Working Artists and the Greater Economy began in 2008 with a series of informal discussions between a small group of visual and performing artists and independent curators in New York City who shared their experiences working with art institutions, and specifically the common practice of non-payment. These discussions took place casually in various apartments and studios across the city, culminating in the writing of the womanifesto and soon evolving into a series of large, open meetings and public forums held at Judson Church that collectively brought language to this inequity, making it central to W.A.G.E.'s cause.
As this loose affiliation of art workers began to coalesce into a core group of active members, W.A.G.E. responded to the community's growing interest in the problem by regularly giving speeches, making videos, holding open teach-ins, coffee klatches and workshops—W.A.G.E. RAGING in panel discussions and symposia at museums, galleries, conferences, festivals, schools, summits, and art fairs. Through education and consciousness raising W.A.G.E. helped to bring issues of economic inequity in the art field back into circulation. These remained W.A.G.E.'s primary activities until mid-2010 when we chose to work towards a single achievable goal: the regulated payment of artist fees by nonprofit arts organizations and museums.
This focus narrowed W.A.G.E.'s platform but it also expanded activities to include information sharing and negotiation. In Fall 2010 W.A.G.E. launched an online survey to gather information about the experiences of visual and performing artists with the payment practices of nonprofit organizations in New York's five boroughs between 2005 and 2010. With almost 1000 respondents, the results of the W.A.G.E. Survey have become a key tool in concretely illustrating—and documenting—the common practice of non-payment.
Also in Fall 2010, W.A.G.E. initiated a certification program that publicly recognizes nonprofit arts organizations that voluntarily follow a best practices model and demonstrate a history of, and commitment to, paying artist fees that meet a minimum payment standard. The first certification took place at the New Museum in New York via an invitation from curator Lauren Cornell to participate in the group exhibition Free. W.A.G.E.'s contribution as an activist group and not an artist collective was to successfully negotiate artist fees for all participating artists, qualifying the New Museum for Exhibition Certification. But because W.A.G.E. believes that the goal of establishing permanent payment standards implies a long term commitment on the part of an organization, the development of W.A.G.E. Certification was to be limited to organizations and would not apply to single exhibitions.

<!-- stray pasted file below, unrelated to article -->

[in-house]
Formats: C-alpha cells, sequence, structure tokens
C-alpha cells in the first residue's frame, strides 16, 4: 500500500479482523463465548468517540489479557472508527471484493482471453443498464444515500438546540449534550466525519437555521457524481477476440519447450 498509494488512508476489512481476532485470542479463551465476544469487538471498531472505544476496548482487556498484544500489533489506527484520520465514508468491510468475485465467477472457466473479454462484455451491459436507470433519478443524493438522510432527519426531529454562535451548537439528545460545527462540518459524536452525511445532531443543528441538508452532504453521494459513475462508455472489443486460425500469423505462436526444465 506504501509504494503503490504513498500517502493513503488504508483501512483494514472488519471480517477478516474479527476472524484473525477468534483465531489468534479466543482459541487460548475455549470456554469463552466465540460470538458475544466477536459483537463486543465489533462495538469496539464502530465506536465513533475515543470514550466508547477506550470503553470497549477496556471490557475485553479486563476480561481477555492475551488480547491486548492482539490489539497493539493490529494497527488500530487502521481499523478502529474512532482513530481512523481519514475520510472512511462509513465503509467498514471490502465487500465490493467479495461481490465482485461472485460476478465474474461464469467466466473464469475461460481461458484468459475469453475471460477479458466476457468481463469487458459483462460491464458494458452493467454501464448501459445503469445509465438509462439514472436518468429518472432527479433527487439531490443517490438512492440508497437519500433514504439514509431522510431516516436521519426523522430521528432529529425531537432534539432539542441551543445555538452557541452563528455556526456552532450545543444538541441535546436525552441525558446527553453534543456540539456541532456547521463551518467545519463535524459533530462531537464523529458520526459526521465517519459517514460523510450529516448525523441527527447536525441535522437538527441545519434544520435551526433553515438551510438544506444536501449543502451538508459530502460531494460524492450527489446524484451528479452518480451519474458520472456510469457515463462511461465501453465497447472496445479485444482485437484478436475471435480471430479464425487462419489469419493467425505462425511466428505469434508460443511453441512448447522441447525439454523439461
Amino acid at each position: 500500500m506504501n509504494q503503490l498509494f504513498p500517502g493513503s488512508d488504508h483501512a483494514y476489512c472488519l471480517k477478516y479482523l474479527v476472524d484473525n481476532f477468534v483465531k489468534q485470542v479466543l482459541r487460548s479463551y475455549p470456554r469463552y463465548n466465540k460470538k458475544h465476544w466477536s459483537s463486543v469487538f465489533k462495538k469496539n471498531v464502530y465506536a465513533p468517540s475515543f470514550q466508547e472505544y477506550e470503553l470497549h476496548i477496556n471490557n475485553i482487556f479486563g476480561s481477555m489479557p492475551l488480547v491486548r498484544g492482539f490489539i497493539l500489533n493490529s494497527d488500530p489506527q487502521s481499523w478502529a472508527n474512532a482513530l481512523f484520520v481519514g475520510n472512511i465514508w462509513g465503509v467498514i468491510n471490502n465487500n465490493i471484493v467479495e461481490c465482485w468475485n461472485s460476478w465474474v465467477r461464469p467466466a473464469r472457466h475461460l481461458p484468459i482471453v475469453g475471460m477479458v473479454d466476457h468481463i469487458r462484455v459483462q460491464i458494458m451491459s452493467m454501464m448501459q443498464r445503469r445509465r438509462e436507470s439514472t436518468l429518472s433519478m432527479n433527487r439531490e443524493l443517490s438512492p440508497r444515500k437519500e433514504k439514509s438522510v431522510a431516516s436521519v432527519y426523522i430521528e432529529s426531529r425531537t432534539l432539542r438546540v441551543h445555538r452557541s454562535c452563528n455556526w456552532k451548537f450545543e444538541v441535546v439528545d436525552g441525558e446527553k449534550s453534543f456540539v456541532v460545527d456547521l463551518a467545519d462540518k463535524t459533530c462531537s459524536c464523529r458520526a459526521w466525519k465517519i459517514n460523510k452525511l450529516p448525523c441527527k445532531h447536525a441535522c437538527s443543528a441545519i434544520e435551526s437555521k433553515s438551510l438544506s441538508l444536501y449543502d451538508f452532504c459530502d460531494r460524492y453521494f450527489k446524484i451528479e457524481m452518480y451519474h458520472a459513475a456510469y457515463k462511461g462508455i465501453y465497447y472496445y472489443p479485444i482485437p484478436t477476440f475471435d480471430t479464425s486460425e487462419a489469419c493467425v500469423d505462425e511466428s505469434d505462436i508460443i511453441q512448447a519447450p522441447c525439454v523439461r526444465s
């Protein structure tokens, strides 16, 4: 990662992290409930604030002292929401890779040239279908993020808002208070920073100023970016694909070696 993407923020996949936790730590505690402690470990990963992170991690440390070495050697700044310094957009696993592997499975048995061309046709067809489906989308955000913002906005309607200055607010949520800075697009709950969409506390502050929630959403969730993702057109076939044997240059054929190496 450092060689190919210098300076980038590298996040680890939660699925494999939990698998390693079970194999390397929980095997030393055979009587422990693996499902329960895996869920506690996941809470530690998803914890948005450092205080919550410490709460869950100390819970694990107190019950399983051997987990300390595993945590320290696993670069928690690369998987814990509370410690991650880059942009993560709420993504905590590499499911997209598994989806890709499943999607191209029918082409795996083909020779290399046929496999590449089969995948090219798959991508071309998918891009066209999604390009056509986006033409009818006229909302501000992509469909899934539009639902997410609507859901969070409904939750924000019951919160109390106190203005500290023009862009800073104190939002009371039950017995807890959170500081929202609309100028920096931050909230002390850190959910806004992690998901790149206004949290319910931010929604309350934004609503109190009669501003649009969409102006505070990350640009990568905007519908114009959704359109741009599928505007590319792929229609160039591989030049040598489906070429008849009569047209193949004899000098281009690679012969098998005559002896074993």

W.A.G.E. received its 501c3 non-profit status in 2011, and after 3 years of consciousness raising and aggregating data from the field we chose to focus exclusively on establishing W.A.G.E. Certification and on consolidating our own resources in order to support the kind of sustained, internal work necessary to achieving policy change. W.A.G.E. elected an interim board of directors and began to shift away from a horizontal, non-hierarchical, consensus-based configuration into a more compact institutional structure.
In March 2011, Artists Space initiated a dialogue with W.A.G.E. about the implications of the W.A.G.E. Survey and W.A.G.E. Certification, resulting in the formation of a temporary research partnership between the two organizations. The partnership provided W.A.G.E. and Artists Space with a cooperative platform on which to organize a series of symposia/public discussions and strategic think tanks involving artists, activists, curators, grant makers, administrators, economists, sociologists, and the public in an extended conversation about payment practices in the arts.
Alongside public programs W.A.G.E. conducted research into Artists Space's history of fee payment between 2005 and 2010, the same time frame as the W.A.G.E. Survey. Charting the organization's exhibition schedule year by year, counting the number of participating artists and confirming what the organization had paid out in fees, we learned that there was little consistency in the fee size and that Artists Space had spent between 0.6% and 1.4% of its total annual operating budget on artist compensation annually. Further research indicated that if Artists Space had used CARFAC's recommended fee schedule it would only have spent between 1.3% and 2.3% of its total budget on fees. By looking at artist compensation in direct proportion to what the organization had chosen to spend on its operations, the actual value it had placed on artistic labor became apparent. At that point the question was no longer whether artists were getting paid or how much, but how the value of artistic labor should be determined and how its compensation could be enforced.